“Einstein,” repeated the earl dubiously—”an Indian name perhaps; yet the Indians are many of them of excellent family. An ancestor of mine….”
“Father,” said Gwendoline, again interrupting, “here is a portrait of Edwin. Judge for yourself if he be noble.” With this she placed in her father’s hand an American tin-type, tinted in pink and brown. The picture represented a typical specimen of American manhood of that Anglo-Semitic type so often seen in persons of mixed English and Jewish extraction. The figure was well over five feet two inches in height and broad in proportion. The graceful sloping shoulders harmonized with the slender and well-poised waist, and with a hand pliant and yet prehensile. The pallor of the features was relieved by a drooping black moustache.
Such was Edwin Einstein to whom Gwendoline’s heart, if not her hand, was already affianced. Their love had been so simple and yet so strange. It seemed to Gwendoline that it was but a thing of yesterday, and yet in reality they had met three weeks ago. Love had drawn them irresistibly together. To Edwin the fair English girl with her old name and wide estates possessed a charm that he scarcely dared confess to himself. He determined to woo her. To Gwendoline there was that in Edwin’s bearing, the rich jewels that he wore, the vast fortune that rumour ascribed to him, that appealed to something romantic and chivalrous in her nature. She loved to hear him speak of stocks and bonds, corners and margins, and his father’s colossal business. It all seemed so noble and so far above the sordid lives of the people about her. Edwin, too, loved to hear the girl talk of her father’s estates, of the diamond-hilted sword that the saladin had given, or had lent, to her ancestor hundreds of years ago. Her description of her father, the old earl, touched something romantic in Edwin’s generous heart. He was never tired of asking how old he was, was he robust, did a shock, a sudden shock, affect him much? and so on. Then had come the evening that Gwendoline loved to live over and over again in her mind when Edwin had asked her in his straightforward, manly way, whether—subject to certain written stipulations to be considered later—she would be his wife: and she, putting her hand confidingly in his hand, answered simply, that—subject to the consent of her father and pending always the necessary legal formalities and inquiries—she would.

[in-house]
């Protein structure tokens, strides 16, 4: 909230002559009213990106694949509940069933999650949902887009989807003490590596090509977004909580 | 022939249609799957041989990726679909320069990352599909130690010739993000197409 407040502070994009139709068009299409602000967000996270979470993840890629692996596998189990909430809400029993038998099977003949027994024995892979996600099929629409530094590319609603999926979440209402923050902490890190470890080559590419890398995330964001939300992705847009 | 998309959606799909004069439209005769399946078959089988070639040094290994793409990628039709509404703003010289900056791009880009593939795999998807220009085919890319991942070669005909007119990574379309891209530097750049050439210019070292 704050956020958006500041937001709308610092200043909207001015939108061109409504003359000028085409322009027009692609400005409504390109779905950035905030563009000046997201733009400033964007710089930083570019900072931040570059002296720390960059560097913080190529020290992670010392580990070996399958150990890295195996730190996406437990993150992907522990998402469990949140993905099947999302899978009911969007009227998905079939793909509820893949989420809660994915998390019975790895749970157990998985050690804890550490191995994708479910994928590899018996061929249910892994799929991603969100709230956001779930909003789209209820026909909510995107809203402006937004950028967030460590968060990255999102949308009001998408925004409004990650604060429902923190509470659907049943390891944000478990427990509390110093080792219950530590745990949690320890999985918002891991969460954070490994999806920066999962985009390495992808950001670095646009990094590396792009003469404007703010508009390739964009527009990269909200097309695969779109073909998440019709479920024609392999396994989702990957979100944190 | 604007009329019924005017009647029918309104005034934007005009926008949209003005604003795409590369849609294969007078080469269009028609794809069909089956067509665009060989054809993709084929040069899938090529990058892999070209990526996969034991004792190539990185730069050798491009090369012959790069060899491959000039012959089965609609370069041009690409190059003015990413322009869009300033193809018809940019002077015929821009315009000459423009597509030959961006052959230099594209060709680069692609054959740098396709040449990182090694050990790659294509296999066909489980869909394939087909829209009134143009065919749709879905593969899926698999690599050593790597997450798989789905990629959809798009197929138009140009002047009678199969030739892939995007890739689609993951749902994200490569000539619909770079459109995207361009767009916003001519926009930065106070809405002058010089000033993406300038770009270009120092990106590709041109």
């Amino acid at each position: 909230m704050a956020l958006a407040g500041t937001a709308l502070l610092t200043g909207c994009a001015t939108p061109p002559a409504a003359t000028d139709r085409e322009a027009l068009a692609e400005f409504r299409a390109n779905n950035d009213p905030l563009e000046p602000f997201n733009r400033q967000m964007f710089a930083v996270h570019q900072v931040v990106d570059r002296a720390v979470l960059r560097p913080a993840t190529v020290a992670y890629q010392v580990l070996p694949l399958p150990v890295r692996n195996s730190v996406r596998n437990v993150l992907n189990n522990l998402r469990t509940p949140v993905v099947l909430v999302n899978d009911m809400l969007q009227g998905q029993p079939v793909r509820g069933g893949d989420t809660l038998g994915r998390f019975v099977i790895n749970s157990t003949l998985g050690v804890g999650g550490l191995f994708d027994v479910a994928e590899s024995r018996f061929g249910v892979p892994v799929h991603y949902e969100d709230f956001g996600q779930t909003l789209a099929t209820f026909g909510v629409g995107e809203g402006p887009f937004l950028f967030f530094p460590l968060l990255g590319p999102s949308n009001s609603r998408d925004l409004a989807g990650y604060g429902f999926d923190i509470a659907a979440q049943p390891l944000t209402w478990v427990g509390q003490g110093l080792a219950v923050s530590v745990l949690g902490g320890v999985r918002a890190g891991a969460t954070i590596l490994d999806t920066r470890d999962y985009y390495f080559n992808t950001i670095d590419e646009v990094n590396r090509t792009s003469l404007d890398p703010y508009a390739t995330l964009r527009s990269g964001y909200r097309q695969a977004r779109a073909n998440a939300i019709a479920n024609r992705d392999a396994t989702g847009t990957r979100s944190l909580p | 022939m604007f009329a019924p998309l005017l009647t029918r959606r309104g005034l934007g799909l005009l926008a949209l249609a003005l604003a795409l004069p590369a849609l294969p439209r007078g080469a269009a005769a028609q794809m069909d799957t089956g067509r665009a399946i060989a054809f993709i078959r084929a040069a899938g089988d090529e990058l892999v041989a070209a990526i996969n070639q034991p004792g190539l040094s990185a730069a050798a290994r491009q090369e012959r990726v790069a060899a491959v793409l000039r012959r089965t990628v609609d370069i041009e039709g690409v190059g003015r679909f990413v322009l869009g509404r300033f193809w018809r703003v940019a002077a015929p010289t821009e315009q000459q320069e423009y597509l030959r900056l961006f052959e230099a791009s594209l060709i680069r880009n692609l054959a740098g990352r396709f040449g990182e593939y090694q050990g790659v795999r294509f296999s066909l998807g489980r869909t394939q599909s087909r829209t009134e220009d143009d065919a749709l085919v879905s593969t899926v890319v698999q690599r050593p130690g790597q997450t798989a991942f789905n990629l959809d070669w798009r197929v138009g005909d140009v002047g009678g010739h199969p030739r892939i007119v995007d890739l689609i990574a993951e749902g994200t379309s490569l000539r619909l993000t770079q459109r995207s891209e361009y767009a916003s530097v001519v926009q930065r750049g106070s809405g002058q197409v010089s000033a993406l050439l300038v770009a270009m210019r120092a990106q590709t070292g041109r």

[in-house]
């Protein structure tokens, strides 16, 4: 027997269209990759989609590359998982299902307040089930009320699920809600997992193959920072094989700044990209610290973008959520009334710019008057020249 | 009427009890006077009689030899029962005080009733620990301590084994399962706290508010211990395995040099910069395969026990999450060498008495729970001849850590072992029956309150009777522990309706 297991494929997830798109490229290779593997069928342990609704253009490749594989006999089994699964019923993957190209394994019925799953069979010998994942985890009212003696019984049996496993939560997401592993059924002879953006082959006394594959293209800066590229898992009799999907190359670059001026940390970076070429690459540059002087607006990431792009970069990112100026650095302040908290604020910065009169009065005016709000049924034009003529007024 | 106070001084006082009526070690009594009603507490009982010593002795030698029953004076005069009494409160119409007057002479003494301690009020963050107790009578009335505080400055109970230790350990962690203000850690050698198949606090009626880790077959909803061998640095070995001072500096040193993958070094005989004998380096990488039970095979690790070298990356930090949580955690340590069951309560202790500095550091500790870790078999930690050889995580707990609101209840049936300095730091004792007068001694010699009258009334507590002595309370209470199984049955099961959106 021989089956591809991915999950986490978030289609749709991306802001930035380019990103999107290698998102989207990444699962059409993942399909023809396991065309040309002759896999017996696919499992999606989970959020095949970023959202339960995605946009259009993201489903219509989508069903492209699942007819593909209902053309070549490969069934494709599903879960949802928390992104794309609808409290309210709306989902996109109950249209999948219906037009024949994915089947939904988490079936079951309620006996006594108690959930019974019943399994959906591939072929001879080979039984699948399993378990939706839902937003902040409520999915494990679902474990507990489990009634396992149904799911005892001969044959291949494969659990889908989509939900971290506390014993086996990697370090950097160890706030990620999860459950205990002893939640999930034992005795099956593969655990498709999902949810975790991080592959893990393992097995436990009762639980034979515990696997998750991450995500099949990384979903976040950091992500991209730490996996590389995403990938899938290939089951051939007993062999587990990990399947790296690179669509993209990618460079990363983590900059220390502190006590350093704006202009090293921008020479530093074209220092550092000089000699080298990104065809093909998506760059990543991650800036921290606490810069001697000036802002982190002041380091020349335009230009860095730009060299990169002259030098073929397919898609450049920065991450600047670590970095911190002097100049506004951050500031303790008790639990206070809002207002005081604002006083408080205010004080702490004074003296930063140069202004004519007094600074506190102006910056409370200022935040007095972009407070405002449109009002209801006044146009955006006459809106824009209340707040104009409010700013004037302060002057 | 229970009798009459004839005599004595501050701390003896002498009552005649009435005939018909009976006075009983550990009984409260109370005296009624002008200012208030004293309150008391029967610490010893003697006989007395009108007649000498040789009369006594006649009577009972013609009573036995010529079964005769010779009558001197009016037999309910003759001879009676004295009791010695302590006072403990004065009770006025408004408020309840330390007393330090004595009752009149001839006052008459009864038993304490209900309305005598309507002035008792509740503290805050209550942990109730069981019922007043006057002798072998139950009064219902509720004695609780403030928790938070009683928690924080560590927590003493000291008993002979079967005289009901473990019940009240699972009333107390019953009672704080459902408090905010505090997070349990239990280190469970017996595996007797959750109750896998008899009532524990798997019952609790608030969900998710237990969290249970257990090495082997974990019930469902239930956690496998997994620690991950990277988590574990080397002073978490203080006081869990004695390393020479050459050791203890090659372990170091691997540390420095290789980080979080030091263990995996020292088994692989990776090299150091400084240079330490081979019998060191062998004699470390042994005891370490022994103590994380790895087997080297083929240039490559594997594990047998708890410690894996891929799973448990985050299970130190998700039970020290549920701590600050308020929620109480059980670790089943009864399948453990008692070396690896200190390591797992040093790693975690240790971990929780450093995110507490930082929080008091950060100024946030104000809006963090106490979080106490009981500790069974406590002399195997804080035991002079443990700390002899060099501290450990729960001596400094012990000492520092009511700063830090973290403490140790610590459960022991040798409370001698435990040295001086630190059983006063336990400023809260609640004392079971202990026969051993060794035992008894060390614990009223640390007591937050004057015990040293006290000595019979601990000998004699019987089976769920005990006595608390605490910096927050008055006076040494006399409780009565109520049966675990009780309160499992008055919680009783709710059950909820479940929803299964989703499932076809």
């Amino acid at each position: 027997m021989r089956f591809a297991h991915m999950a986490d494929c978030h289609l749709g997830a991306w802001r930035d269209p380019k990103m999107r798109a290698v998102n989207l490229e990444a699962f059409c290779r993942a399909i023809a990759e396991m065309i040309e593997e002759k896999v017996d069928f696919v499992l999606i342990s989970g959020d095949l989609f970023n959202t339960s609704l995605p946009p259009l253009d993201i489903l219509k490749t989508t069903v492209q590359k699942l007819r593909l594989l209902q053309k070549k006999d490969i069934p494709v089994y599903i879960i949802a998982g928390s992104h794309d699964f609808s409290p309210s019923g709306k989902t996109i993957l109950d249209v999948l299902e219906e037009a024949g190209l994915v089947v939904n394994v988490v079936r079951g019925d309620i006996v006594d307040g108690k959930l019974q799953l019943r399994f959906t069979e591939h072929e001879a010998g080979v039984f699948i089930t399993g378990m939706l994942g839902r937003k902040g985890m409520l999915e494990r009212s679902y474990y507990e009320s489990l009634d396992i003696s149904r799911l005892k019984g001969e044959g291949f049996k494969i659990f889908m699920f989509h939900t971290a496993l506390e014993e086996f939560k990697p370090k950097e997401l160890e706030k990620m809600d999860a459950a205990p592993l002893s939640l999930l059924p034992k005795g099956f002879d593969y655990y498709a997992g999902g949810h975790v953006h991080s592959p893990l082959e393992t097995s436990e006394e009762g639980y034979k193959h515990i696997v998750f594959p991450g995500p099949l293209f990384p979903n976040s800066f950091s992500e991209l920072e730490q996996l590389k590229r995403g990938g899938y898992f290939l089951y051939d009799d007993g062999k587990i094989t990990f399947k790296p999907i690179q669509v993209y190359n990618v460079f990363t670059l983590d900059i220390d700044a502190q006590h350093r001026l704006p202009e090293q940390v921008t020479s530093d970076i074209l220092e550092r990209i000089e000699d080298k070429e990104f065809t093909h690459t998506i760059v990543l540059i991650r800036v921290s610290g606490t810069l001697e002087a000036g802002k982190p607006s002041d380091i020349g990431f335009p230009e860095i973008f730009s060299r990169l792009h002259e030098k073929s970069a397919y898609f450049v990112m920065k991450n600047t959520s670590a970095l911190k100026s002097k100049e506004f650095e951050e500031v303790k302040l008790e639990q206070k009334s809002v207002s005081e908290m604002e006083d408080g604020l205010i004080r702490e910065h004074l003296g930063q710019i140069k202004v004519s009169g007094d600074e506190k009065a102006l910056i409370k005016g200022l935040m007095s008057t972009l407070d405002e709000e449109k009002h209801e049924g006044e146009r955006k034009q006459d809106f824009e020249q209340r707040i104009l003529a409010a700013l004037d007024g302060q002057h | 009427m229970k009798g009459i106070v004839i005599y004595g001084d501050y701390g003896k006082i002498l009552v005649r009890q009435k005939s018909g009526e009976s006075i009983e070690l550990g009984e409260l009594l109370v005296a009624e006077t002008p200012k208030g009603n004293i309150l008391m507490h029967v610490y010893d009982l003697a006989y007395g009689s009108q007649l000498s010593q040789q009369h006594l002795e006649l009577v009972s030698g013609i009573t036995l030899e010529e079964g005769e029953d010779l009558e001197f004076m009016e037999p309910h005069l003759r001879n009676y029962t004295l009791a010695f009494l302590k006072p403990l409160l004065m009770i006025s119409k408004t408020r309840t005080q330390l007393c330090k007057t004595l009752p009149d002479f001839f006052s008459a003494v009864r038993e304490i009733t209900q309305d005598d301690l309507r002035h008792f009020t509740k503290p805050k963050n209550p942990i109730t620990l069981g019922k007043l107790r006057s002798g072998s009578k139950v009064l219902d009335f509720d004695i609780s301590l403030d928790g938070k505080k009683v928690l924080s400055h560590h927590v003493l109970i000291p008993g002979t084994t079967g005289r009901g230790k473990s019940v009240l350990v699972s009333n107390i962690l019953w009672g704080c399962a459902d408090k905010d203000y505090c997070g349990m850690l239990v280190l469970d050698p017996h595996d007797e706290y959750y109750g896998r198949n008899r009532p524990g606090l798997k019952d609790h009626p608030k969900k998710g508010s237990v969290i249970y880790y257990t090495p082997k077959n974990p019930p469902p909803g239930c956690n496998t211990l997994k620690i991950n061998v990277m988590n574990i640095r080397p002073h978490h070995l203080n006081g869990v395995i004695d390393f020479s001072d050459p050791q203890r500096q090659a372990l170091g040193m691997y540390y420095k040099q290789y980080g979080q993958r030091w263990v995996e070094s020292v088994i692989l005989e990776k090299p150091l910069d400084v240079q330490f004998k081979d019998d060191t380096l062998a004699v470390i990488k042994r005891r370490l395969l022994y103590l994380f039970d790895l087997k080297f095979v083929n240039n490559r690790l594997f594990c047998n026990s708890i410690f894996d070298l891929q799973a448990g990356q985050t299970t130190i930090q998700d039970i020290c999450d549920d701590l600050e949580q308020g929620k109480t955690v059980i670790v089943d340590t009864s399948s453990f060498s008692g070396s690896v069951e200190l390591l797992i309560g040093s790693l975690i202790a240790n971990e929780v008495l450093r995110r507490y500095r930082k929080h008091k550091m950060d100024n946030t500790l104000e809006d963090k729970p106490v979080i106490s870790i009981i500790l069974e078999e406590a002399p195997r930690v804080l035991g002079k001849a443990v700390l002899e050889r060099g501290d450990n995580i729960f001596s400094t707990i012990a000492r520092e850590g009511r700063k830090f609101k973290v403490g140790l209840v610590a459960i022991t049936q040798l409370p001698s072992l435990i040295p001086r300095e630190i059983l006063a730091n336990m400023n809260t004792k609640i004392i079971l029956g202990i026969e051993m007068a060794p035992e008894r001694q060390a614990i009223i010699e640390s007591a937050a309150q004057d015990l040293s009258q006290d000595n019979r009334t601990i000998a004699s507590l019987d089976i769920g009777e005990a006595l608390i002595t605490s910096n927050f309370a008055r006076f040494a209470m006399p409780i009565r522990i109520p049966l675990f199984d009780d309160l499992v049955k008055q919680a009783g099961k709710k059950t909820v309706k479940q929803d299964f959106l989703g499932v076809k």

It had all seemed like a dream: and now Edwin Einstein had come in person to ask her hand from the earl, her father. Indeed, he was at this moment in the outer hall testing the gold leaf in the picture-frames with his pen-knife while waiting for his affianced to break the fateful news to Lord Oxhead.
Gwendoline summoned her courage for a great effort. “Papa,” she said, “there is one other thing that it is fair to tell you. Edwin’s father is in business.”
The earl started from his seat in blank amazement. “In business!” he repeated, “the father of the suitor of the daughter of an Oxhead in business! My daughter the step-daughter of the grandfather of my grandson! Are you mad, girl? It is too much, too much!”
“But, father,” pleaded the beautiful girl in anguish, “hear me. It is Edwin’s father—Sarcophagus Einstein, senior—not Edwin himself. Edwin does nothing. He has never earned a penny. He is quite unable to support himself. You have only to see him to believe it. Indeed, dear father, he is just like us. He is here now, in this house, waiting to see you. If it were not for his great wealth….”
“Girl,” said the earl sternly, “I care not for the man’s riches. How much has he?”
“Fifteen million two hundred and fifty thousand dollars,” answered Gwendoline. Lord Oxhead leaned his head against the mantelpiece. His mind was in a whirl. He was trying to calculate the yearly interest on fifteen and a quarter million dollars at four and a half per cent reduced to pounds, shillings, and pence. It was bootless. His brain, trained by long years of high living and plain thinking, had become too subtle, too refined an instrument for arithmetic….
At this moment the door opened and Edwin Einstein stood before the earl. Gwendoline never forgot what happened. Through her life the picture of it haunted her—her lover upright at the door, his fine frank gaze fixed inquiringly on the diamond pin in her father’s necktie, and he, her father, raising from the mantelpiece a face of agonized amazement.
“You! You!” he gasped. For a moment he stood to his full height, swaying and groping in the air, then fell prostrate his full length upon the floor. The lovers rushed to his aid. Edwin tore open his neckcloth and plucked aside his diamond pin to give him air. But it was too late. Earl Oxhead had breathed his last. Life had fled. The earl was extinct. That is to say, he was dead.
The reason of his death was never known. Had the sight of Edwin killed him? It might have. The old family doctor, hurriedly summoned, declared his utter ignorance. This, too, was likely. Edwin himself could explain nothing. But it was observed that after the earl’s death and his marriage with Gwendoline he was a changed man; he dressed better, talked much better English.
The wedding itself was quiet, almost sad. At Gwendoline’s request there was no wedding breakfast, no bridesmaids, and no reception, while Edwin, respecting his bride’s bereavement, insisted that there should be no best man, no flowers, no presents, and no honeymoon.
Thus Lord Oxhead’s secret died with him. It was probably too complicated to be interesting anyway.